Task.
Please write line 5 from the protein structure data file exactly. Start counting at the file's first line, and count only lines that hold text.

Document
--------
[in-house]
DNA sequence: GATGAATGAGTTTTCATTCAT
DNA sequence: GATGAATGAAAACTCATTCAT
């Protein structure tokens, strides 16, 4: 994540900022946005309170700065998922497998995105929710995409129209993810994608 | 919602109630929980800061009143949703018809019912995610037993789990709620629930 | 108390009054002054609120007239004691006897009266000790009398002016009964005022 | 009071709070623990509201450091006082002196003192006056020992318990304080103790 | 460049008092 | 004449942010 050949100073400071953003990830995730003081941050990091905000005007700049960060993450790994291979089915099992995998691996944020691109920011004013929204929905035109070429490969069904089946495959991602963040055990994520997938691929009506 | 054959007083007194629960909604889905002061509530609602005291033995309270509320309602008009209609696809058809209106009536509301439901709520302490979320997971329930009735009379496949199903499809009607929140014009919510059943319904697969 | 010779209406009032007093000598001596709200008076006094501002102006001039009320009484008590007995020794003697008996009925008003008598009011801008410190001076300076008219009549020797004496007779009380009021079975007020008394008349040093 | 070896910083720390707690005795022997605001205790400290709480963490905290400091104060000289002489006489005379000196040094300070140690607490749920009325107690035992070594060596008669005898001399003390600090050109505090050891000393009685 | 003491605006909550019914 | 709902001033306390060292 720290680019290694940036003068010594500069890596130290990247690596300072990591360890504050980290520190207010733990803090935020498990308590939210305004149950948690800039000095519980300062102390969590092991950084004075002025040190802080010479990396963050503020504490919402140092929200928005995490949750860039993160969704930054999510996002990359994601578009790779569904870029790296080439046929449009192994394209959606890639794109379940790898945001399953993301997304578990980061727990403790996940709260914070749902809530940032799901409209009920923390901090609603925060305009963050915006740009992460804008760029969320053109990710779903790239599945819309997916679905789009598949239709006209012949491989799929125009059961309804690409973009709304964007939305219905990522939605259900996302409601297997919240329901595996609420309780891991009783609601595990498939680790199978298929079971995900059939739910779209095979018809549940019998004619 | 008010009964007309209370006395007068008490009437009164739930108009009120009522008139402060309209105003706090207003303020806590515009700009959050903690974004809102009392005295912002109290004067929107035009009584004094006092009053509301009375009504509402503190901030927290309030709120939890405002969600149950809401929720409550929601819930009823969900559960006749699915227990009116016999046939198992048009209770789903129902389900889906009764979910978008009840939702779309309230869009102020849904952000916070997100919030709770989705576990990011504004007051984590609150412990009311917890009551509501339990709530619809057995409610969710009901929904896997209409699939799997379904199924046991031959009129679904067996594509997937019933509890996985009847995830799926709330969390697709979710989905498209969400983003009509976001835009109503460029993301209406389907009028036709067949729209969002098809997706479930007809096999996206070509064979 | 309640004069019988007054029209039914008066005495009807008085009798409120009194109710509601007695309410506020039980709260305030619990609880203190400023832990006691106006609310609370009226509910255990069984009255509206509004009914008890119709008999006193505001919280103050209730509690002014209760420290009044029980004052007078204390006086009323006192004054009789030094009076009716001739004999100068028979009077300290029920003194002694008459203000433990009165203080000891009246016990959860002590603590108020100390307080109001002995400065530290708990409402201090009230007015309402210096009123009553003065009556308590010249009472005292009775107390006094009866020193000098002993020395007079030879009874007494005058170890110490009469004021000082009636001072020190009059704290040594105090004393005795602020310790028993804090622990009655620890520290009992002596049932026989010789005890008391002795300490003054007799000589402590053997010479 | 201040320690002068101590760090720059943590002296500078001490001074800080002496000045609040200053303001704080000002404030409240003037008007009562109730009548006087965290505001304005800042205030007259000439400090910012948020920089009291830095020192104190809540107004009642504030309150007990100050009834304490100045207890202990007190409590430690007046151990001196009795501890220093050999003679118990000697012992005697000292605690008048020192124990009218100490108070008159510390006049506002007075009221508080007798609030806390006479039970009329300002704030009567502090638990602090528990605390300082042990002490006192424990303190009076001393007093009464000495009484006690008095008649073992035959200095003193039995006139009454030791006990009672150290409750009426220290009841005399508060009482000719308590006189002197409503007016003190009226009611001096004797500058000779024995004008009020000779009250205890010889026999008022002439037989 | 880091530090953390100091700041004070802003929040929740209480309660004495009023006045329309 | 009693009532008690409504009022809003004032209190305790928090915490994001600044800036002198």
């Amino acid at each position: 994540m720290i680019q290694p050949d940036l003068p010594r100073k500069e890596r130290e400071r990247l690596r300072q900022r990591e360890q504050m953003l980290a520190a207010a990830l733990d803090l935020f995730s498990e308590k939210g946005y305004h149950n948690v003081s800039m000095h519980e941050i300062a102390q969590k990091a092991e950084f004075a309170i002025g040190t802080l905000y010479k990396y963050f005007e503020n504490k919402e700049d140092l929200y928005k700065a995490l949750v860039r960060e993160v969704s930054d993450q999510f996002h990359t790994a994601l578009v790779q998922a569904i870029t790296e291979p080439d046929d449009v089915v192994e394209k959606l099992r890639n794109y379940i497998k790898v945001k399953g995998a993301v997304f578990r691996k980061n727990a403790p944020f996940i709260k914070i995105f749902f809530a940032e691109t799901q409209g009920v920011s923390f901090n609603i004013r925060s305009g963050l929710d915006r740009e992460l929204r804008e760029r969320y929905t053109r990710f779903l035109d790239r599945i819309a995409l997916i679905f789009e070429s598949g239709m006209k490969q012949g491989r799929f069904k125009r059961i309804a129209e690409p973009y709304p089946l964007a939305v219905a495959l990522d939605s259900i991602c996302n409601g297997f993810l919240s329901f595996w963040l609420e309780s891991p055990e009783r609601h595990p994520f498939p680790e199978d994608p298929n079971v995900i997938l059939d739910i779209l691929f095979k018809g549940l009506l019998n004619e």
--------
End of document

């Amino acid at each position: 994540m720290i680019q290694p050949d940036l003068p010594r100073k500069e890596r130290e400071r990247l690596r300072q900022r990591e360890q504050m953003l980290a520190a207010a990830l733990d803090l935020f995730s498990e308590k939210g946005y305004h149950n948690v003081s800039m000095h519980e941050i300062a102390q969590k990091a092991e950084f004075a309170i002025g040190t802080l905000y010479k990396y963050f005007e503020n504490k919402e700049d140092l929200y928005k700065a995490l949750v860039r960060e993160v969704s930054d993450q999510f996002h990359t790994a994601l578009v790779q998922a569904i870029t790296e291979p080439d046929d449009v089915v192994e394209k959606l099992r890639n794109y379940i497998k790898v945001k399953g995998a993301v997304f578990r691996k980061n727990a403790p944020f996940i709260k914070i995105f749902f809530a940032e691109t799901q409209g009920v920011s923390f901090n609603i004013r925060s305009g963050l929710d915006r740009e992460l929204r804008e760029r969320y929905t053109r990710f779903l035109d790239r599945i819309a995409l997916i679905f789009e070429s598949g239709m006209k490969q012949g491989r799929f069904k125009r059961i309804a129209e690409p973009y709304p089946l964007a939305v219905a495959l990522d939605s259900i991602c996302n409601g297997f993810l919240s329901f595996w963040l609420e309780s891991p055990e009783r609601h595990p994520f498939p680790e199978d994608p298929n079971v995900i997938l059939d739910i779209l691929f095979k018809g549940l009506l019998n004619e």